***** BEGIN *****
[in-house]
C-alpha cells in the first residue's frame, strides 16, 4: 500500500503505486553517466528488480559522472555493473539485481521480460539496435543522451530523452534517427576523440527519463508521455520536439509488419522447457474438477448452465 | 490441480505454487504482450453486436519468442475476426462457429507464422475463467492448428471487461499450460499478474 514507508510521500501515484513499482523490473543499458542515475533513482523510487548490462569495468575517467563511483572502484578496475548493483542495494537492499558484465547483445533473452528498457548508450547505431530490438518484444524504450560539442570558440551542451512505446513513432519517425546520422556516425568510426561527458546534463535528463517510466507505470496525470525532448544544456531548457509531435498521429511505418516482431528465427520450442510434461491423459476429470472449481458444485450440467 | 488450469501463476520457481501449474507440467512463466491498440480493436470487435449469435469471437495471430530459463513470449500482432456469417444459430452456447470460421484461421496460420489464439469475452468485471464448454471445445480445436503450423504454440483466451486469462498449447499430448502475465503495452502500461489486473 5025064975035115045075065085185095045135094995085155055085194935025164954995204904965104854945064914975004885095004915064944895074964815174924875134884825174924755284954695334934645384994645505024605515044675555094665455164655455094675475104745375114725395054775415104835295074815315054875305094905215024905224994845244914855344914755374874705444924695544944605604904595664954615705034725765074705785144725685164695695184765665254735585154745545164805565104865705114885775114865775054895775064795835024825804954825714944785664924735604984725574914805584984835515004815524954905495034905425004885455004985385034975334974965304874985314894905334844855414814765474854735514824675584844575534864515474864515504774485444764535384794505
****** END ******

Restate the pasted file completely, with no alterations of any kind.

[in-house]
C-alpha cells in the first residue's frame, strides 16, 4: 500500500503505486553517466528488480559522472555493473539485481521480460539496435543522451530523452534517427576523440527519463508521455520536439509488419522447457474438477448452465 | 490441480505454487504482450453486436519468442475476426462457429507464422475463467492448428471487461499450460499478474 514507508510521500501515484513499482523490473543499458542515475533513482523510487548490462569495468575517467563511483572502484578496475548493483542495494537492499558484465547483445533473452528498457548508450547505431530490438518484444524504450560539442570558440551542451512505446513513432519517425546520422556516425568510426561527458546534463535528463517510466507505470496525470525532448544544456531548457509531435498521429511505418516482431528465427520450442510434461491423459476429470472449481458444485450440467 | 488450469501463476520457481501449474507440467512463466491498440480493436470487435449469435469471437495471430530459463513470449500482432456469417444459430452456447470460421484461421496460420489464439469475452468485471464448454471445445480445436503450423504454440483466451486469462498449447499430448502475465503495452502500461489486473 5025064975035115045075065085185095045135094995085155055085194935025164954995204904965104854945064914975004885095004915064944895074964815174924875134884825174924755284954695334934645384994645505024605515044675555094665455164655455094675475104745375114725395054775415104835295074815315054875305094905215024905224994845244914855344914755374874705444924695544944605604904595664954615705034725765074705785144725685164695695184765665254735585154745545164805565104865705114885775114865775054895775064795835024825804954825714944785664924735604984725574914805584984835515004815524954905495034905425004885455004985385034975334974965304874985314894905334844855414814765474854735514824675584844575534864515474864515504774485444764535384794505